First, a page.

Sunday, October 23, 2011

"Twenty Years After the Cold War: A Strategic Survey": A Short Version

My article "Twenty Years After the Cold War: A Strategic Survey" appears in the current issue of the U.S. Army War College Quarterly Parameters. Below is a short version.

In looking at the development of the international system during the last two decades, six trends appear paramount:

1. Great power conflict, as it has manifested in arms races, proxy conflicts and armed confrontations, has receded, not only from Europe after the end of the Cold War division, but Asia as well, with improved relations among Russia, China, India and Japan. Indeed, the number of objects which might plausibly produce such situations has tended to shrink, with disputes over the remaining issues growing less intense (as has been the case with the issue of Taiwan since the mid-1990s, let alone the 1950s).

2. The shift from interstate warfare to intrastate warfare as the dominant form of political violence has continued. Even as the outbreak of war has become more frequent, interstate warfare has grown less frequent, increasingly confined to the margins of the international system, and more limited in length, scale and intensity.

3. Neoliberal globalization has only deepened, but has proven problematic, contributing to the stagnation of global economic growth (which may have worsened every decade from the 1970s on), as well as increased financial instability; sharper inequality; and the social and political stresses feeding ethnic and sectarian conflict.

4. Global output, world manufacturing and the balance of trade have shifted toward East Asia, and especially China (more than offsetting the impact of Japan's relative decline on the region's overall position), while the consolidation and extension of the European Union have conduced to the preservation of Europe's economic weight (despite Germany's relative decline). Meanwhile, the U.S.'s changed – likely, weakened – position is understated even by its smaller share of Gross World Product, given its more rapidly shrinking share of world industrial production (perhaps already eclipsed by China), and its trade imbalances.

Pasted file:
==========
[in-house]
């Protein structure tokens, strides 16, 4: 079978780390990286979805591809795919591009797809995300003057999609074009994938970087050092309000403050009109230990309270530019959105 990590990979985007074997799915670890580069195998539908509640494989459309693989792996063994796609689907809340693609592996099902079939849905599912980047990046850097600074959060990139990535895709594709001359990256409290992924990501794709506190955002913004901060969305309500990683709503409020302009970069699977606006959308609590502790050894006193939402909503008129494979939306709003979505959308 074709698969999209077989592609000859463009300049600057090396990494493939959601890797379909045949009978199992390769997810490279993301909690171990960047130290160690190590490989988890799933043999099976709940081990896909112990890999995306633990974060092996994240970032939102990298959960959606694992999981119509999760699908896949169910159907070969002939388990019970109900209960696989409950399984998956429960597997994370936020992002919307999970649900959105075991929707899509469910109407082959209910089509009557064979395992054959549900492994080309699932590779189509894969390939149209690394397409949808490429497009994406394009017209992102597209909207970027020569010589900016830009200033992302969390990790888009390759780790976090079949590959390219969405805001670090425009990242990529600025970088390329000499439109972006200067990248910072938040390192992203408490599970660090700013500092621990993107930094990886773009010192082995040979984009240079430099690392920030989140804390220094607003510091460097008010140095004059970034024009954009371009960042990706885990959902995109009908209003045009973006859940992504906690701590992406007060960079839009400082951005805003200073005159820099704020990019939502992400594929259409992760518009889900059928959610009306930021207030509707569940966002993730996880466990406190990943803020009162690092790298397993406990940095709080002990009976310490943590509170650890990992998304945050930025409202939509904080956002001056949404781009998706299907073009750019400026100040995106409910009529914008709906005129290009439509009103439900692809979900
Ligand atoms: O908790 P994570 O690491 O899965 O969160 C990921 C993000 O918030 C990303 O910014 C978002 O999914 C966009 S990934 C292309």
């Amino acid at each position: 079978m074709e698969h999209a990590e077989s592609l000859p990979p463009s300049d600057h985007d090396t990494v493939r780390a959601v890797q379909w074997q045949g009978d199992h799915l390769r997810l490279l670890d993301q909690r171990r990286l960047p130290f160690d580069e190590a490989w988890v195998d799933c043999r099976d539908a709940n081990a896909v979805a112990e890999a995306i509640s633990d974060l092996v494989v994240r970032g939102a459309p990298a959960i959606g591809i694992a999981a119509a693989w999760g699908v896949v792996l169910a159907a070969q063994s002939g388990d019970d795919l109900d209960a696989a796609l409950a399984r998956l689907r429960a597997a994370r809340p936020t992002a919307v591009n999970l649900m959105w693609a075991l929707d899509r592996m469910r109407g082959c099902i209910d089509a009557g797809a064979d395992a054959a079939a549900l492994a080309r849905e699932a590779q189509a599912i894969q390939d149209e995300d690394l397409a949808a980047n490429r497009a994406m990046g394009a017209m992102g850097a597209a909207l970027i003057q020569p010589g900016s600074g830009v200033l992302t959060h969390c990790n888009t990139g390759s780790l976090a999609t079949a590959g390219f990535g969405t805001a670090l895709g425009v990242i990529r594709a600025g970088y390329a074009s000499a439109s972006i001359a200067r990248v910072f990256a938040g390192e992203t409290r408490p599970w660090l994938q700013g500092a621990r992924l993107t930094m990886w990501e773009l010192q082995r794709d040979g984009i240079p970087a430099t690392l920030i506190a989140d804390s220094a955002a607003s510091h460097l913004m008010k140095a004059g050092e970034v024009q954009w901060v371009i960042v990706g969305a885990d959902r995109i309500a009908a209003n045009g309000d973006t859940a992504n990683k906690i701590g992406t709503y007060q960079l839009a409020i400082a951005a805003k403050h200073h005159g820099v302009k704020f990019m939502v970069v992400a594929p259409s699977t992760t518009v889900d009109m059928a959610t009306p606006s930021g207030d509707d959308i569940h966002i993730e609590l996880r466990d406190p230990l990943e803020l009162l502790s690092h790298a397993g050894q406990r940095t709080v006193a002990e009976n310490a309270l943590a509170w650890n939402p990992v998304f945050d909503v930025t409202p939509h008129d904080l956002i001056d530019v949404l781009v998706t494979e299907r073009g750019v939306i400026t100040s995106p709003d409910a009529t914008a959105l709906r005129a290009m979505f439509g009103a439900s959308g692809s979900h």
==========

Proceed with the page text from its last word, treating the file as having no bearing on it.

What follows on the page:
5. Resource politics have only grown more pressing, rather than being diminished, a problem highlighted by the politics of energy, which have seen energy exporters (like Russia and Venezuela) enhance their wealth and status, while energy importers (like the United States) have seen their trade balances and their economic growth suffer.

6. International cooperation on global issues has proven consistently disappointing, compared with the high hopes seen in the early 1990s regarding a more powerful United Nations, and action on alleviating global poverty and environmental problems (symbolized by the Rio Summit, the Kyoto Protocol and the Millennium Declaration), and nuclear nonproliferation.

The result has been a more complex, diffuse international distribution of economic and political power (even as the U.S. remains in a class of its own militarily, and to a lesser extent, economically), while the international community as a whole faces a host of problems (like climate change) requiring unprecedented levels of cooperation – with the results of the efforts made to date underwhelming. The 2008 financial crisis has exposed key vulnerabilities in every actor – China's unsustainable export-oriented path, and Europe's troubled finances and lack of political cohesion for instance – while offering a reminder that the "declinists" of the '80s and '90s were essentially correct in their reading of the U.S.'s situation. Not only has the country seen the mediocre growth observed since the 1970s continue, but its deindustrialization, balance of payments problems and mounting debt have only worsened, inside a context of greater economic integration and ecological strain, and it all poses bigger problems for the U.S. than "traditional" security considerations. The article goes on to advocate a focus on addressing these problems (the rebuilding of the country's infrastructure and manufacturing and energy bases in recognition of the new realities), while cooperating with other nations in a "broader, sustained effort to redress the imbalances and vulnerabilities of the international economic system."

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